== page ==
British Philanthropy in the Globalizing World Entrepreneurs and Evangelicals, 1756-1840

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British Philanthropy in the Globalizing World Entrepreneurs and Evangelicals, 1756-1840 by Allpress, Roshan, 9780198887195
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  • ISBN: 9780198887195 | 0198887191
  • Cover: Hardcover
  • Copyright: 1/5/2024

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Between 1756 and 1840, philanthropy in the British world grew from the domain of small, associational committees to a vast enterprise of philanthropic and humanitarian societies with global reach. British Philanthropy in the Globalizing World tells the story of this movement, from its inception in small networks of mercantile and religious entrepreneurs to its signal projects and achievements in the abolition of slavery, in evangelical missionary societies, Bible societies, and in the early indigenous rights movement. It traces the lives and networks of hundreds of philanthropists across four generations, showing how their social, religious, economic, intellectual, and cultural worlds intersected to foster philanthropic innovation through organisational models, transnational networks, and the creation of a unique formative culture. It shows how groups such as the Clapham Sect -- including William Wilberforce, Henry Thornton, Hannah More, James Stephen, and others -- emerged in an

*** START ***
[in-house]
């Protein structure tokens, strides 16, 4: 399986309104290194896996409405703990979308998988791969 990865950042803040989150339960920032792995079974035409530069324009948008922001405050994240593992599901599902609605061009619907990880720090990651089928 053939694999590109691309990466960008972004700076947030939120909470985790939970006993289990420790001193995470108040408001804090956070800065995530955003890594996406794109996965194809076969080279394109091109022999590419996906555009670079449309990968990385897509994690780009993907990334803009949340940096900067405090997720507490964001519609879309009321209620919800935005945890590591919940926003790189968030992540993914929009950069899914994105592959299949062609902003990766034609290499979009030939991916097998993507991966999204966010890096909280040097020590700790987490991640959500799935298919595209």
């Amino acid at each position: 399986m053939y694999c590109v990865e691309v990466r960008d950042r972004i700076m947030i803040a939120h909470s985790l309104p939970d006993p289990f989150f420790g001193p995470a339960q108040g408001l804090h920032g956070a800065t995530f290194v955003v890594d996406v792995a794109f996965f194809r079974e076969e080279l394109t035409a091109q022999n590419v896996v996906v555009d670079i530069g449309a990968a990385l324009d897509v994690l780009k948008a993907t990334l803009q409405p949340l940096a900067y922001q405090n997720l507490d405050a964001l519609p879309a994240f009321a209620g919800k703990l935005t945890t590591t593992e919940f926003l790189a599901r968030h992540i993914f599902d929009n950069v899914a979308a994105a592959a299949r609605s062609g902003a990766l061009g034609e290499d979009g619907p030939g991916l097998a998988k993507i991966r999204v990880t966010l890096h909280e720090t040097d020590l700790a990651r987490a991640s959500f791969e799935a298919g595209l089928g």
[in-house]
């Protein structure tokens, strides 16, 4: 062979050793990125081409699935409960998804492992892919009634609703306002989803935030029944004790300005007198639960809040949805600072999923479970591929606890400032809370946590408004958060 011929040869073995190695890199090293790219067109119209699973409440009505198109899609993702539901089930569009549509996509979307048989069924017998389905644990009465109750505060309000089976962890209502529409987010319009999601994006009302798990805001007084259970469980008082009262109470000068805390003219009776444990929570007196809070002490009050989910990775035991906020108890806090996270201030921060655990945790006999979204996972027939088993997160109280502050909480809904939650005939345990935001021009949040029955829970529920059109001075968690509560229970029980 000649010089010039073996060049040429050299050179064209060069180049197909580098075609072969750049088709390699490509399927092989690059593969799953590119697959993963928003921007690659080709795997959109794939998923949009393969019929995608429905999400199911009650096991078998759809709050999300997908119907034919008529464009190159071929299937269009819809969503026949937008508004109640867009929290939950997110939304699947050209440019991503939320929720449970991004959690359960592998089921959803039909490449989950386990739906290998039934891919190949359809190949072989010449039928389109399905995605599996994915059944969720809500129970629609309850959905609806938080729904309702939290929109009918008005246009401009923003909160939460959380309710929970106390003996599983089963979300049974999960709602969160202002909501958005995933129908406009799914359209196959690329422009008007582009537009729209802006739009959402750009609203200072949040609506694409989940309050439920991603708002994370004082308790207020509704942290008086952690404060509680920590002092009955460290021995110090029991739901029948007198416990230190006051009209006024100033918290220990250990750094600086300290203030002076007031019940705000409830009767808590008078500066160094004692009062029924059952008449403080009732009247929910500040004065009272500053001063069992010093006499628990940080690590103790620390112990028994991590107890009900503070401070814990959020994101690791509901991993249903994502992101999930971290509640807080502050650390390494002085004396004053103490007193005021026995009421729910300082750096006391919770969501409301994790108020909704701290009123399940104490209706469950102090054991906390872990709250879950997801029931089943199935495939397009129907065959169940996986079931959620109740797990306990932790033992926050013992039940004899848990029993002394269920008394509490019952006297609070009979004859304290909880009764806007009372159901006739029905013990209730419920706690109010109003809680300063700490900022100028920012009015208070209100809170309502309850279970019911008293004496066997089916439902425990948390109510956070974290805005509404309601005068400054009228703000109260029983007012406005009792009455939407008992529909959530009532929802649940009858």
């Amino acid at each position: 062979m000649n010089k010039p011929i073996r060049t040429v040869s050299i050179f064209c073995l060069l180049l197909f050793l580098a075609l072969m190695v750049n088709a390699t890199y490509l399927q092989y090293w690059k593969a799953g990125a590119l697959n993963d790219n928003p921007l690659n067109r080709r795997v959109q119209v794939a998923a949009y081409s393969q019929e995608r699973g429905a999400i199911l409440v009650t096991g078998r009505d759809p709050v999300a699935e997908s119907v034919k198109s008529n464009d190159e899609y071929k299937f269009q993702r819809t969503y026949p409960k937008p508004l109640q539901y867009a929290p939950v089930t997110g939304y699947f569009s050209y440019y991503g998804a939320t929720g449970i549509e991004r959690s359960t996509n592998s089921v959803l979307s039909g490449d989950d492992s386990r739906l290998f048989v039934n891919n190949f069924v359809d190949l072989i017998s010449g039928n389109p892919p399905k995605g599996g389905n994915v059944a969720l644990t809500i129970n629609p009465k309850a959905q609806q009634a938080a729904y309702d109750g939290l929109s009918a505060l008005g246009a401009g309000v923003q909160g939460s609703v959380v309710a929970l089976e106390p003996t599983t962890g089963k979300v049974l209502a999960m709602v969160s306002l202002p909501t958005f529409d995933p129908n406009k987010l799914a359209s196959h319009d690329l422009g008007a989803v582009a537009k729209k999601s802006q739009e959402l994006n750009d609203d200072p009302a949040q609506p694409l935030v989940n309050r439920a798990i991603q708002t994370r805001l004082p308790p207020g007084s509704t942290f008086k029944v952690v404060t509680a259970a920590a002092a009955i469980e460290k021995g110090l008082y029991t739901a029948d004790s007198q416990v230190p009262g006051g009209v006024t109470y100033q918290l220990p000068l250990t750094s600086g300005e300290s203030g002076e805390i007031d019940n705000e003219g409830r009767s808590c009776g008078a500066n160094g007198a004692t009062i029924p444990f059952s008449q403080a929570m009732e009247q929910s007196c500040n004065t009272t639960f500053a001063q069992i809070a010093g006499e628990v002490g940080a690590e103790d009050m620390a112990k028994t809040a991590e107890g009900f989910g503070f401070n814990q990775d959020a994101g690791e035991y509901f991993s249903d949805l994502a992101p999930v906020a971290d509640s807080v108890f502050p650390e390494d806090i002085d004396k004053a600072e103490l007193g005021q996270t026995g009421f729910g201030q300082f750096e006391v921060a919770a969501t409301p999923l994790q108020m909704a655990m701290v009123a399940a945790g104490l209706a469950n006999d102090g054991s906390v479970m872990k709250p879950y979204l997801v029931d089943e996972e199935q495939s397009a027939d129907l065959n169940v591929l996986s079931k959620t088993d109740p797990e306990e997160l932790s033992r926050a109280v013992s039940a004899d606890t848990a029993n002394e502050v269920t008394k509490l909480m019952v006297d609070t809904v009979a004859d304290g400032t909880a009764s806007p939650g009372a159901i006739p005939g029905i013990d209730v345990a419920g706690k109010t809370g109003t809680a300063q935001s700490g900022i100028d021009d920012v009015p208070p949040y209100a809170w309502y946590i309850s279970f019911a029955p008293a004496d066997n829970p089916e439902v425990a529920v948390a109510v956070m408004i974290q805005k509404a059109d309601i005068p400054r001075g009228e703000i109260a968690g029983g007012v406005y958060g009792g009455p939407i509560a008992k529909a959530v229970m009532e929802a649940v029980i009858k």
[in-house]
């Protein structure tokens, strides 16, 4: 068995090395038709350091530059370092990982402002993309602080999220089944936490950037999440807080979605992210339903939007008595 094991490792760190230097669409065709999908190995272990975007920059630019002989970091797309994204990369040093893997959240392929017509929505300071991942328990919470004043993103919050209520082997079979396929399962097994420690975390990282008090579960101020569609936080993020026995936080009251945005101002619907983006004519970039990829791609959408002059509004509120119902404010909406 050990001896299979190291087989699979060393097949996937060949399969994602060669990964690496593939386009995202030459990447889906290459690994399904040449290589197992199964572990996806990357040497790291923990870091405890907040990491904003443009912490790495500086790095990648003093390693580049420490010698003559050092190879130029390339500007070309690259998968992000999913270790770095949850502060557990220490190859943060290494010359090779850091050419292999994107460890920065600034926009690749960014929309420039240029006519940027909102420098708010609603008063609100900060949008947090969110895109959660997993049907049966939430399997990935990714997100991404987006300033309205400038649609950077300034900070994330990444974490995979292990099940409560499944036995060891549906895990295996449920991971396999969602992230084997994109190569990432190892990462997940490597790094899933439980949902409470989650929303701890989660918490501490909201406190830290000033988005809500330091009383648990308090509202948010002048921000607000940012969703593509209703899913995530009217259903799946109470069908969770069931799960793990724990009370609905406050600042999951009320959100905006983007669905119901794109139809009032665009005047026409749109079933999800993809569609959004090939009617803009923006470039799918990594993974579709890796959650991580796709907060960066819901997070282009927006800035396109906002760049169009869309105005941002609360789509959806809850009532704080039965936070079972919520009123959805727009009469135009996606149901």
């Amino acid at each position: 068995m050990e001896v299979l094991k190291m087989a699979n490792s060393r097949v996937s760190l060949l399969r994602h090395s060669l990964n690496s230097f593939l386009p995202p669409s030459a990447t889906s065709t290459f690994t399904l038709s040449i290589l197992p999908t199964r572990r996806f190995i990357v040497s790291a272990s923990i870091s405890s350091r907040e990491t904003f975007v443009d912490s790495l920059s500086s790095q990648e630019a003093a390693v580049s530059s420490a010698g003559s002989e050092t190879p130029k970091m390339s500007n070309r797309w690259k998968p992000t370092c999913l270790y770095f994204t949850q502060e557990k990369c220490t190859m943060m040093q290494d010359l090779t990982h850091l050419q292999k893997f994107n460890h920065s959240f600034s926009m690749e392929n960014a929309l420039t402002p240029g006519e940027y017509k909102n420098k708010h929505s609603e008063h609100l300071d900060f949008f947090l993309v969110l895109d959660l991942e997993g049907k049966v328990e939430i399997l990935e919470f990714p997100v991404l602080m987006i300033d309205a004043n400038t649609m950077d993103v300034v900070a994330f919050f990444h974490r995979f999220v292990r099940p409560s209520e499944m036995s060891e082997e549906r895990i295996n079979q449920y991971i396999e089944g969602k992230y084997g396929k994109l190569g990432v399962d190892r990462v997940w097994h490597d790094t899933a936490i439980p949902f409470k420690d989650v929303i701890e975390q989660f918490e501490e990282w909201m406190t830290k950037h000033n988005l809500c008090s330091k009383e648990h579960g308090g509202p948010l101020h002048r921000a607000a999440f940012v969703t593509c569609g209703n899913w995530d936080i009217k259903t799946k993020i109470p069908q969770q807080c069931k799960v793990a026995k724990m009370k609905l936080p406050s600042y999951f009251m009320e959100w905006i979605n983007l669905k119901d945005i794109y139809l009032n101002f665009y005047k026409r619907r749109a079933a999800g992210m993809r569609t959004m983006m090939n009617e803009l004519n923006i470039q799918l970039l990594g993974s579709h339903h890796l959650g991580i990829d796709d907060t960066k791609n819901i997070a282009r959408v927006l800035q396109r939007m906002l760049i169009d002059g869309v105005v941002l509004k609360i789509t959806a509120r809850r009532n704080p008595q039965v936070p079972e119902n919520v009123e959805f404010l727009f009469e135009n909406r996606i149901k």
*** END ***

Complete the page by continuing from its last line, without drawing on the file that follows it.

intergenerational context, and how they sought to effect social and cultural change across multiple spheres. For every headline achievement, there were many failed experiments, inner wrestlings, and long-running intellectual collaborations that left a wide and deep imprint on the cultural and political landscape of the English-speaking world. Drawing on the separate historiographies of metropolitan philanthropy, associational culture, anti-slavery, moral reform, Evangelicalism, colonial missions, and economic thought, the study unites into one analytical frame both the imaginative and organizational realities of philanthropy, offering a dual focus on individual philanthropists -- their inner lives, daily practices, and participation in collaborative communities -- and on mapping the networks that bound philanthropic societies and projects together in metropolitan London and at the far reaches of the British world. In doing so, it offers a very human portrait of these entrepreneurs and
evangelicals, as they pursued a philanthropic global vision.
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